This past weekend, the Perseid meteor shower reached its peak overnight between Sunday and Monday. With a little patience and clear skies, the electromagnetic radiation in the visible spectrum that meteors release is easily seen. But did you know that meteors also release very low frequency radio waves, below 30 kilohertz? According to livescience, going back hundreds if not thousands of years, people have claimed to hear sounds of meteors as they raced across the sky. The very low frequency radio waves travel at the speed of light (not at the speed of sound) and arrive at the same time observers see a meteor passing overhead. However, the radio waves need a transducer to could create a sound that is audible to people. This phenomenon is known as electrophonics, and in order to study it further, physicist Colin Keay created sounds in ordinary objects by exposing them to very low frequency radiation in a laboratory. Lightweight, membrane-like objects such as aluminum foil, foliage, thin wires, even dry frizzy hair produced sounds that were easily heard.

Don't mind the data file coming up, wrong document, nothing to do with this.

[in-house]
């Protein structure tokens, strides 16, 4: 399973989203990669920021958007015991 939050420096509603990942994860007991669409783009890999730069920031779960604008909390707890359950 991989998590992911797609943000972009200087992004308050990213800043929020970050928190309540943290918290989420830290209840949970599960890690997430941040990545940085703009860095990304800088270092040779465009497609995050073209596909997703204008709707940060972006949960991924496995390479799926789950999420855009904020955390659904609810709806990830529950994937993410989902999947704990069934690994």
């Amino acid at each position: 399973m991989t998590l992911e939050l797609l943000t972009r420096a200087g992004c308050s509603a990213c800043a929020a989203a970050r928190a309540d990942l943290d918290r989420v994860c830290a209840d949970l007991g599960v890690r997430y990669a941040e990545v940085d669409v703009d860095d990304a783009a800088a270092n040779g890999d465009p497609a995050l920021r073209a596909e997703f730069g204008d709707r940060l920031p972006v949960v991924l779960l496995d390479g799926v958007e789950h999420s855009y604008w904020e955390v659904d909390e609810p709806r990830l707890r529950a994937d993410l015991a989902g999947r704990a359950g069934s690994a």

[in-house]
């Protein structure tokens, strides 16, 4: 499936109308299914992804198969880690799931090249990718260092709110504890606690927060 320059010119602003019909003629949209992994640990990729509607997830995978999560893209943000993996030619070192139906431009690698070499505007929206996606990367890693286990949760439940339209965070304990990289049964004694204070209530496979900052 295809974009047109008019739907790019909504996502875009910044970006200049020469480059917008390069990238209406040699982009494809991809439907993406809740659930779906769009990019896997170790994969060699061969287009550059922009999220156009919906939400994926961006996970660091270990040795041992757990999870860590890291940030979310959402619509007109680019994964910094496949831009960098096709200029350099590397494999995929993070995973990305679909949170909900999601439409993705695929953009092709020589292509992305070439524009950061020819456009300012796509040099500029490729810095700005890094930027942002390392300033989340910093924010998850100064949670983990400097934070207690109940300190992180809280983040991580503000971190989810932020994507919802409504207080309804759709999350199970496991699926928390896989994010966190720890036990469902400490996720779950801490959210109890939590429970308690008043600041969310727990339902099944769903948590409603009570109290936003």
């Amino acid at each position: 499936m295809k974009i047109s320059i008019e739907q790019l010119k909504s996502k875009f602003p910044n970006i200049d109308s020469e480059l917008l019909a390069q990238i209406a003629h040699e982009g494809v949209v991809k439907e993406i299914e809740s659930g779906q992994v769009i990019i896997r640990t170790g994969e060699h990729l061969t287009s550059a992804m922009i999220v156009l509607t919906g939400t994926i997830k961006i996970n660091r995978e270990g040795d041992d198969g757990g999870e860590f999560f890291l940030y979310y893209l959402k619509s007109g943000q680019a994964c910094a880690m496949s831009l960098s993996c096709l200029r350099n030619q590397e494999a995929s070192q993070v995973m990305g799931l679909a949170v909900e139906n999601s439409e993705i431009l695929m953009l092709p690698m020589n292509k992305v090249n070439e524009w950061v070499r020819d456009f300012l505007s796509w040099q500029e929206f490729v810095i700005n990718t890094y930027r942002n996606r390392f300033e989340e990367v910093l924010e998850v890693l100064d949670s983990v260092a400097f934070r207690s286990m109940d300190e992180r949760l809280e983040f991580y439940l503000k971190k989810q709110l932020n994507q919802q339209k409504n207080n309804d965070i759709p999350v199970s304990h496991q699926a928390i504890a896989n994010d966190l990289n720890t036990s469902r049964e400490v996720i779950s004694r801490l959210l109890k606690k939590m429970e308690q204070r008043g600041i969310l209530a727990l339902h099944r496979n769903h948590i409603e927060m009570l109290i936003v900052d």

Never having heard this before, we thought we would head out to Long Island to try and hear it for ourselves. We saw and heard a few things…First, there are quite a few sky-watchers in New York, which unfortunately meant that second, people noise and car stereos are louder than the sound from meteors. Also, being by the beach, the sound of the ocean waves were also louder than the meteors. Even if we couldn’t hear them this time, and although there were a few passing clouds, meteor showers still create a wondrous sight. We will just have to make plans to go somewhere a bit quieter next time.